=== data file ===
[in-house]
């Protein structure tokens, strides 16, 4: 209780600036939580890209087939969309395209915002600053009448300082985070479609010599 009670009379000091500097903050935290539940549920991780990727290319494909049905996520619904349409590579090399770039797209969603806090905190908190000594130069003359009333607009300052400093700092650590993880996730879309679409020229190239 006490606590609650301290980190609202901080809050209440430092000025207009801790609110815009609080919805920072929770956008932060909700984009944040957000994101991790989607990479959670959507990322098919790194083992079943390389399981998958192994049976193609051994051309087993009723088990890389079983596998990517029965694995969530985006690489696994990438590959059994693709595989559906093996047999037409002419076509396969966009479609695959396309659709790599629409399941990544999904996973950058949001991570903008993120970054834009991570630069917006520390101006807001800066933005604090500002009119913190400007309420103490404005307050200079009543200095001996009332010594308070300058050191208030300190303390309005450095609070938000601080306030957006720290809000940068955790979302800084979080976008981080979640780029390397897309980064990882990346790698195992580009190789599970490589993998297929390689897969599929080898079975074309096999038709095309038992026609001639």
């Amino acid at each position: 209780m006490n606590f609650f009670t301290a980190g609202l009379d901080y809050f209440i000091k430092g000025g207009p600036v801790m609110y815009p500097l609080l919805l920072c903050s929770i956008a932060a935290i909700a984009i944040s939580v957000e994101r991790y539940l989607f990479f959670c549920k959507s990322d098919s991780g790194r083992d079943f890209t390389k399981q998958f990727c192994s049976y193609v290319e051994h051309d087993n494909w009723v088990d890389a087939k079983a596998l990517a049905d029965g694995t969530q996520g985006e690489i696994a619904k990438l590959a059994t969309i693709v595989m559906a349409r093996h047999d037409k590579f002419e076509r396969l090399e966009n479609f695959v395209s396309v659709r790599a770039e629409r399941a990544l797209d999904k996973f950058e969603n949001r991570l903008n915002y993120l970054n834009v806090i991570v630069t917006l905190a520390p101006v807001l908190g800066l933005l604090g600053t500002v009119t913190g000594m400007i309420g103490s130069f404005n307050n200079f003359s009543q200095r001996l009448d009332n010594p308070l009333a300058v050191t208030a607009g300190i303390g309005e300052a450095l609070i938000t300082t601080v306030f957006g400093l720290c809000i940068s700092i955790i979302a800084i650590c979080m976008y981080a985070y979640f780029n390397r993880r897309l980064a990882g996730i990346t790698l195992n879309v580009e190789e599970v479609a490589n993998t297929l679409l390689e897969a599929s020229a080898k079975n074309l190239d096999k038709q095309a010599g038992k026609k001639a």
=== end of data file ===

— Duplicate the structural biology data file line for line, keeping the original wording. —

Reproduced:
[in-house]
């Protein structure tokens, strides 16, 4: 209780600036939580890209087939969309395209915002600053009448300082985070479609010599 009670009379000091500097903050935290539940549920991780990727290319494909049905996520619904349409590579090399770039797209969603806090905190908190000594130069003359009333607009300052400093700092650590993880996730879309679409020229190239 006490606590609650301290980190609202901080809050209440430092000025207009801790609110815009609080919805920072929770956008932060909700984009944040957000994101991790989607990479959670959507990322098919790194083992079943390389399981998958192994049976193609051994051309087993009723088990890389079983596998990517029965694995969530985006690489696994990438590959059994693709595989559906093996047999037409002419076509396969966009479609695959396309659709790599629409399941990544999904996973950058949001991570903008993120970054834009991570630069917006520390101006807001800066933005604090500002009119913190400007309420103490404005307050200079009543200095001996009332010594308070300058050191208030300190303390309005450095609070938000601080306030957006720290809000940068955790979302800084979080976008981080979640780029390397897309980064990882990346790698195992580009190789599970490589993998297929390689897969599929080898079975074309096999038709095309038992026609001639």
């Amino acid at each position: 209780m006490n606590f609650f009670t301290a980190g609202l009379d901080y809050f209440i000091k430092g000025g207009p600036v801790m609110y815009p500097l609080l919805l920072c903050s929770i956008a932060a935290i909700a984009i944040s939580v957000e994101r991790y539940l989607f990479f959670c549920k959507s990322d098919s991780g790194r083992d079943f890209t390389k399981q998958f990727c192994s049976y193609v290319e051994h051309d087993n494909w009723v088990d890389a087939k079983a596998l990517a049905d029965g694995t969530q996520g985006e690489i696994a619904k990438l590959a059994t969309i693709v595989m559906a349409r093996h047999d037409k590579f002419e076509r396969l090399e966009n479609f695959v395209s396309v659709r790599a770039e629409r399941a990544l797209d999904k996973f950058e969603n949001r991570l903008n915002y993120l970054n834009v806090i991570v630069t917006l905190a520390p101006v807001l908190g800066l933005l604090g600053t500002v009119t913190g000594m400007i309420g103490s130069f404005n307050n200079f003359s009543q200095r001996l009448d009332n010594p308070l009333a300058v050191t208030a607009g300190i303390g309005e300052a450095l609070i938000t300082t601080v306030f957006g400093l720290c809000i940068s700092i955790i979302a800084i650590c979080m976008y981080a985070y979640f780029n390397r993880r897309l980064a990882g996730i990346t790698l195992n879309v580009e190789e599970v479609a490589n993998t297929l679409l390689e897969a599929s020229a080898k079975n074309l190239d096999k038709q095309a010599g038992k026609k001639a």